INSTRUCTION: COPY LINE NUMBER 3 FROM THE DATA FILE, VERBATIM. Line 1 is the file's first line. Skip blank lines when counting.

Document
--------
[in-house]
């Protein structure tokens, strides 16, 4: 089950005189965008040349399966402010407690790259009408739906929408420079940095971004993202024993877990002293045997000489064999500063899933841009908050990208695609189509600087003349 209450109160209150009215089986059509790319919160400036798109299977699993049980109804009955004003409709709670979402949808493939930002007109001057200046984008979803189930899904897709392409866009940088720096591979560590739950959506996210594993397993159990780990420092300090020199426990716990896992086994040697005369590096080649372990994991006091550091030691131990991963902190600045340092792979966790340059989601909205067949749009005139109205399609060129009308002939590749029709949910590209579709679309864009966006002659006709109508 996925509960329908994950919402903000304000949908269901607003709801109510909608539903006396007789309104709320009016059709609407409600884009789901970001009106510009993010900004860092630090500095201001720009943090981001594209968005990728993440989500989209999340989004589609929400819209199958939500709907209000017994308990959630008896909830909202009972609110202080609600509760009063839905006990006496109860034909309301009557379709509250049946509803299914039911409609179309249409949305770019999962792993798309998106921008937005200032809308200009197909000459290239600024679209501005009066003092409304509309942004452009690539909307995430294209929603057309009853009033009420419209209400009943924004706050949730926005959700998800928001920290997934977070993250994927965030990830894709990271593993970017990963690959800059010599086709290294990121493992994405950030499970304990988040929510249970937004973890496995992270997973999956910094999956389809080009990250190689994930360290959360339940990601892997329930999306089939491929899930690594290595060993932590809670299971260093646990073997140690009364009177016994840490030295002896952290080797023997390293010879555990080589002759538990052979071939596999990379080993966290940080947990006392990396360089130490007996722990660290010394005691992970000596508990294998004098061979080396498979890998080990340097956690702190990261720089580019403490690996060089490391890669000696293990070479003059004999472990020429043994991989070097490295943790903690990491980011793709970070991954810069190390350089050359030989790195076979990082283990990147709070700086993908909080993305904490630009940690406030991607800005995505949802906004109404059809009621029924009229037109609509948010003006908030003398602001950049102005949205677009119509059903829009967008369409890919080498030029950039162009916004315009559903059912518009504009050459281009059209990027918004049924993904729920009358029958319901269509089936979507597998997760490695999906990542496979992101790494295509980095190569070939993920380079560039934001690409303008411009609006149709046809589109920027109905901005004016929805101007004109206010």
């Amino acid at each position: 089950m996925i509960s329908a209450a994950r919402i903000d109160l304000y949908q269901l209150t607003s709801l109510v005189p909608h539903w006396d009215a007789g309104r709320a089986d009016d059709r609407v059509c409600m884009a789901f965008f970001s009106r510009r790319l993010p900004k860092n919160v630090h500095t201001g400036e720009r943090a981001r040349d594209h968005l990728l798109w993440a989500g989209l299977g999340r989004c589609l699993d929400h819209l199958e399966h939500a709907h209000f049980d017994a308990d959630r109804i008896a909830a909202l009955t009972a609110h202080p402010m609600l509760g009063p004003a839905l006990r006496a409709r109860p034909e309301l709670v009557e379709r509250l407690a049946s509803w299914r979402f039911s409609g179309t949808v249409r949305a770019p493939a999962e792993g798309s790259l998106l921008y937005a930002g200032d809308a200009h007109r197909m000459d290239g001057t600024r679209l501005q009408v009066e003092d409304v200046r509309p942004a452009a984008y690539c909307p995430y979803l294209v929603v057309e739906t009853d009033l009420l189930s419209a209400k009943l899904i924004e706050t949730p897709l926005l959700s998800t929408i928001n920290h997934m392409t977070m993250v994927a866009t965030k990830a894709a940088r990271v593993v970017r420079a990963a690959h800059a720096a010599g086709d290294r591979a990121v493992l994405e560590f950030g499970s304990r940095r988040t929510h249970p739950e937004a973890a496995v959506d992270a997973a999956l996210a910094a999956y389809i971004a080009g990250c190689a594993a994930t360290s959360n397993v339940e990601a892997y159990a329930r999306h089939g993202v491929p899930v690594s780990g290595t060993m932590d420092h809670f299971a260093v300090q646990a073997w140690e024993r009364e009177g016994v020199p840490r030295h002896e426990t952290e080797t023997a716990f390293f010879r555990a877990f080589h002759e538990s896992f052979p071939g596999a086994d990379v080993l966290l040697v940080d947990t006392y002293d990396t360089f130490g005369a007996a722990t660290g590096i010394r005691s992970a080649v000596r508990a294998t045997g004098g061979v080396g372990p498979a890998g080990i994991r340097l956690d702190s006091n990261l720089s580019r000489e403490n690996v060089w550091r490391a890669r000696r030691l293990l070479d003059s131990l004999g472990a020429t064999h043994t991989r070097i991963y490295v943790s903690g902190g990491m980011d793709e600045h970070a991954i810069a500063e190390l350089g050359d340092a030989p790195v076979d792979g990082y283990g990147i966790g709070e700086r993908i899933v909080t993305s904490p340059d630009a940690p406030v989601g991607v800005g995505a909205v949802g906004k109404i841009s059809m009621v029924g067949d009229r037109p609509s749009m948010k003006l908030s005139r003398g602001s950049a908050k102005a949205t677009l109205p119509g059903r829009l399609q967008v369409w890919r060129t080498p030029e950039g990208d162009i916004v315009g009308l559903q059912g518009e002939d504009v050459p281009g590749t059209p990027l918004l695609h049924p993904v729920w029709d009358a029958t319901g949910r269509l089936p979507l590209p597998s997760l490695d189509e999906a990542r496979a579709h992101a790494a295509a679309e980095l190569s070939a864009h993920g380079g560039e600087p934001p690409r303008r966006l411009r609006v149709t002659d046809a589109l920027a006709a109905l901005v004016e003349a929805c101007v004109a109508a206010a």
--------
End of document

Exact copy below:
């Amino acid at each position: 089950m996925i509960s329908a209450a994950r919402i903000d109160l304000y949908q269901l209150t607003s709801l109510v005189p909608h539903w006396d009215a007789g309104r709320a089986d009016d059709r609407v059509c409600m884009a789901f965008f970001s009106r510009r790319l993010p900004k860092n919160v630090h500095t201001g400036e720009r943090a981001r040349d594209h968005l990728l798109w993440a989500g989209l299977g999340r989004c589609l699993d929400h819209l199958e399966h939500a709907h209000f049980d017994a308990d959630r109804i008896a909830a909202l009955t009972a609110h202080p402010m609600l509760g009063p004003a839905l006990r006496a409709r109860p034909e309301l709670v009557e379709r509250l407690a049946s509803w299914r979402f039911s409609g179309t949808v249409r949305a770019p493939a999962e792993g798309s790259l998106l921008y937005a930002g200032d809308a200009h007109r197909m000459d290239g001057t600024r679209l501005q009408v009066e003092d409304v200046r509309p942004a452009a984008y690539c909307p995430y979803l294209v929603v057309e739906t009853d009033l009420l189930s419209a209400k009943l899904i924004e706050t949730p897709l926005l959700s998800t929408i928001n920290h997934m392409t977070m993250v994927a866009t965030k990830a894709a940088r990271v593993v970017r420079a990963a690959h800059a720096a010599g086709d290294r591979a990121v493992l994405e560590f950030g499970s304990r940095r988040t929510h249970p739950e937004a973890a496995v959506d992270a997973a999956l996210a910094a999956y389809i971004a080009g990250c190689a594993a994930t360290s959360n397993v339940e990601a892997y159990a329930r999306h089939g993202v491929p899930v690594s780990g290595t060993m932590d420092h809670f299971a260093v300090q646990a073997w140690e024993r009364e009177g016994v020199p840490r030295h002896e426990t952290e080797t023997a716990f390293f010879r555990a877990f080589h002759e538990s896992f052979p071939g596999a086994d990379v080993l966290l040697v940080d947990t006392y002293d990396t360089f130490g005369a007996a722990t660290g590096i010394r005691s992970a080649v000596r508990a294998t045997g004098g061979v080396g372990p498979a890998g080990i994991r340097l956690d702190s006091n990261l720089s580019r000489e403490n690996v060089w550091r490391a890669r000696r030691l293990l070479d003059s131990l004999g472990a020429t064999h043994t991989r070097i991963y490295v943790s903690g902190g990491m980011d793709e600045h970070a991954i810069a500063e190390l350089g050359d340092a030989p790195v076979d792979g990082y283990g990147i966790g709070e700086r993908i899933v909080t993305s904490p340059d630009a940690p406030v989601g991607v800005g995505a909205v949802g906004k109404i841009s059809m009621v029924g067949d009229r037109p609509s749009m948010k003006l908030s005139r003398g602001s950049a908050k102005a949205t677009l109205p119509g059903r829009l399609q967008v369409w890919r060129t080498p030029e950039g990208d162009i916004v315009g009308l559903q059912g518009e002939d504009v050459p281009g590749t059209p990027l918004l695609h049924p993904v729920w029709d009358a029958t319901g949910r269509l089936p979507l590209p597998s997760l490695d189509e999906a990542r496979a579709h992101a790494a295509a679309e980095l190569s070939a864009h993920g380079g560039e600087p934001p690409r303008r966006l411009r609006v149709t002659d046809a589109l920027a006709a109905l901005v004016e003349a929805c101007v004109a109508a206010a």